I've heard some arguments over which spread is best. Peanut butter, Speculoos, chocolate spread (which I guess is a thing and people actually eat it but I've never tried it), other nut butters, other... cookie butters... but guys, guys, guys.
If you think any spread ever has anything on Nutella, then we're going to have a problem. Carson is a die-hard peanut butter fan and puts it on pretty much anything that anyone else might very vaguely think, "that would be good with peanut butter." For example, dipping Cheez-Its in peanut butter, which he introduced to me during our first month dating. It was a bold move, but the combo is actually really delicious, and now that I think of it I'd really like a few peanut buttery Cheez-Its to snack on.
But we can both agree that Nutella is delicious. I got completely hooked on it in college, and I actually went through a stage where I had it every morning on toast for breakfast. And then I studied abroad for a bit in France and I discovered Speculoos, which absolutely blew my mind but when it came down to it, Nutella really is the best.
That said, Nutella wrapped up in warm swirls of babka is pretty killer. The dough is the same as the chocolate babka recipe on this site, just filled with Nutella instead of a chocolate filling, and it does not have a crumb topping (though I'm sure it would be just as delicious with it). This recipe makes 2 loaves, so feel free to make one chocolate and one Nutella - or cut the recipe in half if you only want one!
Adapted from King Arthur Flour
Dough: 1 to 1 1/4 cups lukewarm water 2 large eggs 6 1/4 cups King Arthur Unbleached All-Purpose Flour 1/3 cup Baker's Special Dry Milk or nonfat dry milk 2 tablespoons instant yeast, SAF Red or SAF Gold instant yeast preferred 1/2 teaspoon ground cinnamon 1/2 cup sugar 2 1/2 teaspoons salt 10 tablespoons unsalted butter, at room temperature 1 tablespoon vanilla extract
1 cup Nutella
I large egg lightly beaten with pinch of salt
Combine all of the dough ingredients (starting with the lesser amount of water), mixing until everything is moistened. Add additional water if necessary to enable the dough to come together. Cover the bowl, and let the dough rest for 20 minutes. Then mix/knead it until it's soft and smooth.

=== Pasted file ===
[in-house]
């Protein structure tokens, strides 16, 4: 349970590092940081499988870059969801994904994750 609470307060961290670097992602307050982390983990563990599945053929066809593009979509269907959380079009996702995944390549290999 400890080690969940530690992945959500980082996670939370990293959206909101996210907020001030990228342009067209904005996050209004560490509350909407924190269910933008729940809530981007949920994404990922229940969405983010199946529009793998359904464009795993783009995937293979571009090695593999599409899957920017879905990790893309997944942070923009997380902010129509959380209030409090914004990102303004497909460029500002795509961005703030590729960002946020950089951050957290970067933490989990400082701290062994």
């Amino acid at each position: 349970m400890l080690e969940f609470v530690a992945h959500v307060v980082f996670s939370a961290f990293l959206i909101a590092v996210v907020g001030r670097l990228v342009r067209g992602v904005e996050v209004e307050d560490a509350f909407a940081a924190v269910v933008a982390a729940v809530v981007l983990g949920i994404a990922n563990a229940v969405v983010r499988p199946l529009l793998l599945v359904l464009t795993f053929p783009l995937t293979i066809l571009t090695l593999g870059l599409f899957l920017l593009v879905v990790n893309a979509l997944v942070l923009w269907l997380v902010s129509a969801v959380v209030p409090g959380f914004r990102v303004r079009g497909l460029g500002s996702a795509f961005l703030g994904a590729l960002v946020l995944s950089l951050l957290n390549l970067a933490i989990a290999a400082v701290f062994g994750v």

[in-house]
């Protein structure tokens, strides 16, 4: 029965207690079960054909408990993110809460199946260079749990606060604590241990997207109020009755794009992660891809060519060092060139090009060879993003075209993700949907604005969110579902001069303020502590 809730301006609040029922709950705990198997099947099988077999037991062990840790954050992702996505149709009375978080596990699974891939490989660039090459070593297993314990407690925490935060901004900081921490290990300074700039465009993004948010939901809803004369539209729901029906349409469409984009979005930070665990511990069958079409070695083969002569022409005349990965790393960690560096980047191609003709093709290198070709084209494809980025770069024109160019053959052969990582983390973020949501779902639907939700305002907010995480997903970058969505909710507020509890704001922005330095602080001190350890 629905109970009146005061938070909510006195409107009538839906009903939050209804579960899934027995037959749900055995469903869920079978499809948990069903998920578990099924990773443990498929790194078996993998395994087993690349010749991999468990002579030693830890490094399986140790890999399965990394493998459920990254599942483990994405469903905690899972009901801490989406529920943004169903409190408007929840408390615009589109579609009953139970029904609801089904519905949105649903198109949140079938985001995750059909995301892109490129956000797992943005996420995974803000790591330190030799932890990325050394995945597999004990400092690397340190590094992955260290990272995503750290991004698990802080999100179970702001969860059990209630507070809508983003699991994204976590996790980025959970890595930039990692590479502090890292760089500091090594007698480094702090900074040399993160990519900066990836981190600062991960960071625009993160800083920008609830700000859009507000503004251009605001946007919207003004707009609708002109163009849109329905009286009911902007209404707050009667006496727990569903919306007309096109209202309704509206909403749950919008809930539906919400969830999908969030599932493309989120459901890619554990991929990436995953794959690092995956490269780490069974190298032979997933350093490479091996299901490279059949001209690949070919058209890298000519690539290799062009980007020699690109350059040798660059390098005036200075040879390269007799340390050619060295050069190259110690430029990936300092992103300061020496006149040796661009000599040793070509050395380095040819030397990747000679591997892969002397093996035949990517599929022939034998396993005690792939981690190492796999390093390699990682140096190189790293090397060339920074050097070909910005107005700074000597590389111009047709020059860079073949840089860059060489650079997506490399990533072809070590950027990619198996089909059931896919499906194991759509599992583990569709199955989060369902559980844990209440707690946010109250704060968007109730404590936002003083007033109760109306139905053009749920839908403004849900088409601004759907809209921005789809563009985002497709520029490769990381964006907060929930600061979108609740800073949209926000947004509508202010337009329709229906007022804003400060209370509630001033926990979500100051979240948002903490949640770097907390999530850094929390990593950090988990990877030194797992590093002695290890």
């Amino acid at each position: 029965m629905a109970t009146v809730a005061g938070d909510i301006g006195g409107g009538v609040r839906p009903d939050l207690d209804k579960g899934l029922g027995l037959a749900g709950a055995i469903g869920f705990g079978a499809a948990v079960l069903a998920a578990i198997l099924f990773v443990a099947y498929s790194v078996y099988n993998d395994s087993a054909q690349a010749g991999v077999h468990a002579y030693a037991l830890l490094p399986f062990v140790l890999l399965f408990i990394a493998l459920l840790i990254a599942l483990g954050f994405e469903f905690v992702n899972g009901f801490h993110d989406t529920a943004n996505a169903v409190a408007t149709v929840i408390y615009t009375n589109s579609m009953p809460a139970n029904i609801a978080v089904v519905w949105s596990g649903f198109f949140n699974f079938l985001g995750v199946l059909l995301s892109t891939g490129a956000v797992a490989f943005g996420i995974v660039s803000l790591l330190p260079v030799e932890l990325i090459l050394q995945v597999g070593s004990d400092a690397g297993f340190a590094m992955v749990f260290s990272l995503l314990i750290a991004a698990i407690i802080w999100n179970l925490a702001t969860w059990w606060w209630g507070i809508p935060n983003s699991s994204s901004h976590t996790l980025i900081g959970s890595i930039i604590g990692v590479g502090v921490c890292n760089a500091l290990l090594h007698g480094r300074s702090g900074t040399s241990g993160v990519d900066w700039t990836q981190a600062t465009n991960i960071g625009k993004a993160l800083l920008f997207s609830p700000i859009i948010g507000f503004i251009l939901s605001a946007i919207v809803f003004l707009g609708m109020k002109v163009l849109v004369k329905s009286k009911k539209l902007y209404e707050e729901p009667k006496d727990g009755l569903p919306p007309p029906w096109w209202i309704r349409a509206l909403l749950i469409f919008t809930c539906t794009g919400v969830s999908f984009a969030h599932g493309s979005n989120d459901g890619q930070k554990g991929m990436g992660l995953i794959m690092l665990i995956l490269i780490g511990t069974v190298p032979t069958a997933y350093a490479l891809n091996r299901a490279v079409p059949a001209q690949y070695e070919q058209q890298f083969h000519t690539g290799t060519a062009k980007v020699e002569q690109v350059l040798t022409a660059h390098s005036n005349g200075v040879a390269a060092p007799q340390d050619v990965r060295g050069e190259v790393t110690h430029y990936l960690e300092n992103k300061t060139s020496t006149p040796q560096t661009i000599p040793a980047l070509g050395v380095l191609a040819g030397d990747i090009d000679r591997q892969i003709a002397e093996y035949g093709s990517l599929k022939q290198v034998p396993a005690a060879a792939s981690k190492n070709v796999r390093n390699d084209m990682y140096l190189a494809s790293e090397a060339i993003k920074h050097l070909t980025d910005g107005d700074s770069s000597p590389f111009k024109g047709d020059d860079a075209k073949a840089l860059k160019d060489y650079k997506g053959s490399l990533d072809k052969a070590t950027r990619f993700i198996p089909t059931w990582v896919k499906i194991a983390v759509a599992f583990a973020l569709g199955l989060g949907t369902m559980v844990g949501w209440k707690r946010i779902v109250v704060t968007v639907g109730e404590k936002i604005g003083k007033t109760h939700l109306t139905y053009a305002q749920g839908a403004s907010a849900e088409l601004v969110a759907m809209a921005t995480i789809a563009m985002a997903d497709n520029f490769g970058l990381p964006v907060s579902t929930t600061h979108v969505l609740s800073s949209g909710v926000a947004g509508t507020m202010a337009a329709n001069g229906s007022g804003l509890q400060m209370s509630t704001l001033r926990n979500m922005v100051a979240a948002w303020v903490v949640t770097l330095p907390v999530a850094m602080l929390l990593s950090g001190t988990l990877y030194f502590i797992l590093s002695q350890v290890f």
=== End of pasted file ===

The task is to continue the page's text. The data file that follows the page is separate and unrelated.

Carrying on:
Place the dough in a lightly greased bowl, and cover the bowl. The dough is going to rise for about 1 1/2 to 2 hours, until it's quite puffy.
Gently deflate the dough, and divide it in half. Cover one piece of dough while you work with the other.
Shape each half of the dough into a 9" x 18", 1/4"-thick rectangle. If the dough "fights back," let it rest for 10 minutes to relax the gluten, then stretch it some more. Don't be fussy about this; 19" or 20" is as good as 18".
Smear each piece of the dough with half the Nutella, coming to within an inch of the edges.
Starting with a short end, roll each piece gently into a log, sealing the seam and ends. Working with one log at a time, use a pair of scissors or a sharp knife to cut the log in half lengthwise (not crosswise) to make two pieces of dough about 10" long each; cut carefully, to prevent too much filling from spilling out. With the exposed filling side up, twist the two pieces into a braid, tucking the ends underneath. Repeat with the other log. Place each log into a lightly greased 9" x 5" loaf pan.
Brush each loaf with the egg glaze. Tent each pan with plastic wrap, and let the loaves rise until they're very puffy and have crowned a good inch over the rim of the pan, 1 1/2 to 2 1/2 hours. Towards the end of the rising time, preheat your oven to 300°F.
Bake the bread for 35 minutes. Tent lightly with foil, and bake for an additional 15 to 25 minutes (for a total of 50 to 60 minutes); the loaves should be a deep-golden brown. To ensure the loaves are baked through, insert a digital thermometer into the center of one loaf. It should register at least 190°F.
Remove the loaves from the oven, and immediately loosen the edges with a heatproof spatula or table knife. Let the loaves cool for 10 minutes, then turn them out of the pans onto a rack to cool completely.
Slice the babka and serve it at room temperature; or rewarm individual slices briefly in a toaster, if desired. Store any leftovers, well wrapped, at room temperature for several days; freeze for longer storage.